Vampires make a terrific horror subject because their mythos can serve so many different metaphors. The destructive folly of youth. The suppression of erotic desire. The surrender to bestial urges. The burden of living with insatiability. The price one must pay for power. How absolute power corrupts absolutely. But perhaps the most powerful of these is an angle often explored, but without much depth, and that is vampirism as a metaphor for suffering—the suffering we deserve, the suffering we don’t deserve, the suffering we accidentally inflict upon others, and the suffering we very much intend to inflict. And in that territory has come a stylish, chilling, brooding movie about vampires that defies many of their genre conventions and produces a work that gives vampires a greater sense of humanity than we are used to seeing. And that movie is Byzantium.
There are really two stories here. The first takes place in present-day Britain or Ireland (we’re never quite sure) , where Clara and her daughter Eleanor are a pair of vampires living under the radar. Eleanor is a perpetual teenager in body and spirit; at once painfully aware of her current condition while never ceasing to maintain a dreamlike relationship with what her future could one day become. Meanwhile, Clara is an unsentimental pragmatist who lives in the here and now, providing for her and Eleanor as a sex worker—which provides both cover in the human world as well as a decent source of food. But they are on the run from a vampire society called the Brethren for crimes we are not initially aware of, and when they take refuge in the dilapidated coastal Hotel Byzantium, they both know it is only a matter of time before they must face the reckoning that comes with their past. And that past is Byzantium’s second half, an extended origin story set in the early 19th century of how Clara and Eleanor became vampires. In it, we see how Clara’s life of injustice, hardship and abuse steered her toward her eternal condition as one of the undead. And we see how the collateral damage from Clara’s life is visited upon her daughter Eleanor, condemning her to the same fate. The more we see of Clara and Eleanor’s past, the more we understand their behavior in the present, and the more we realize that as the Brethren close in, the fight they get might be a whole lot more than the fight they are looking for.
The neat thing about Byzantium is its parallel structure of present-tell and flashback. It’s hardly a new narrative device, but here it does a great job of reminding us that vampire stories are really about dual-characters; characters who were once humans, and then became monsters. Most vampire movies give us a cursory look back at one’s vampiric beginning, preferring to dwell on who the vampire has become now. But Byzantium makes it as much a part of the proceedings as the unfolding plot. It’s something that only the audience and the vampires can appreciate; the rest of the world cannot. And in sharing so much of Clare and Eleanor’s past with us, Byzantium almost seems to invite them into their immortal lives more so than other vampires can.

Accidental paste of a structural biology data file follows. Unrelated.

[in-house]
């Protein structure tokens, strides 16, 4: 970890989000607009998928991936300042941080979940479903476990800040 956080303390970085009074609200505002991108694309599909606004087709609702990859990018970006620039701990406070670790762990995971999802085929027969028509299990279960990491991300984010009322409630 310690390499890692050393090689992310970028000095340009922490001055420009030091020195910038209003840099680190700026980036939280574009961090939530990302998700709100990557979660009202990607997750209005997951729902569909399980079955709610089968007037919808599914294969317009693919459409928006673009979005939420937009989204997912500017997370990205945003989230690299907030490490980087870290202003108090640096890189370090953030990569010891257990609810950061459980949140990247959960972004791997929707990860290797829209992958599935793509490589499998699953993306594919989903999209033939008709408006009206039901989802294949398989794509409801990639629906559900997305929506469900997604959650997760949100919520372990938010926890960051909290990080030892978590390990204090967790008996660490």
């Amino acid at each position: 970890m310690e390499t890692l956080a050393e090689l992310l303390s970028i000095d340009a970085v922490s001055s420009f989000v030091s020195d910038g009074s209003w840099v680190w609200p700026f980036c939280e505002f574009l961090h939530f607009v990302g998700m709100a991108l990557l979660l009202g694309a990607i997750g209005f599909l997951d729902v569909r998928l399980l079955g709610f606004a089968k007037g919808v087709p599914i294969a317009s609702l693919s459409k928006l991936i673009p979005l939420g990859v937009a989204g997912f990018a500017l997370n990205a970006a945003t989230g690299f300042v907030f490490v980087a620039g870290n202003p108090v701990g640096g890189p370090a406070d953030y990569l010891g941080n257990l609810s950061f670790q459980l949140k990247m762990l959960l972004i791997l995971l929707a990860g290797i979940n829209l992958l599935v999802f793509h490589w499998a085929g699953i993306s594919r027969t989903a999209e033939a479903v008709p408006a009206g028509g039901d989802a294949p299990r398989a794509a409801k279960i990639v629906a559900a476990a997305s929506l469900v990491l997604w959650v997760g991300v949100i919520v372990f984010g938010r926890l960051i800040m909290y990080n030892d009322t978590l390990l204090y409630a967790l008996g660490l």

Also of special interest here is how vampires might be incredibly old in this world, but we’d never now because with one exception, every vampire we meet is a first-generation vampire. One does not become a vampire by the usual device of being bitten by one. The process is rather different from all that, and is best left undescribed. Better simply to see it in all its disturbing splendor. But this portrayal almost renders vampirism as a kind of restricted commodity; were its source not kept secret, then almost anyone could become one. Anyone who is willing to die for it, that is.
And that is what makes this movie so interesting, apart from its cool tone and compelling characters. Vampires are—again, with one exception—creatures who have a say in what they have become. You really have to want to become a vampire in Byzantium, and when we see the how and why Clare embraces her new identity, we realize that for her it is as much a matter of emancipation as it is one of damnation. For Eleanor, whose choice in the matter isn’t quite so pronounced, that lack of decision seems to have a deep influence on her and how she manages to maintain a kind of innocence, and even a sense of goodness, despite her need to dine on the lives of others.
As we watch Clare live by an endless cascade of ruthless decision, Eleanor is a different creature. She is capable of mercy, selfless compassion and a curiosity about a world she is no longer really part of. As the pair inhabit Byzantium, it’s no mistake that their relationships with the men they meet there are so completely different; one is manipulative and predatory while the other is gentle and empathetic. In Clare’s defense, her behavior is a defense mechanism she has had to develop as a human and hone to a razor’s edge once she became a vampire. But the more we see her exhibit her survival skills, the more we see how she resents how her daughter never needed to do the same. It should be a testament to Clare’s mothering, to be honest. But instead it becomes just another reminder of how damned Clare has become, and just how much light still resides within Eleanor’s heart. The horror of vampirism is how it makes one forget what made their lost humanity so precious. Which is why the moment of truth is when Eleanor takes a fateful boat ride without her mother, which shows us that vampire or not, she has not forgotten her humanity. She has not forgotten love.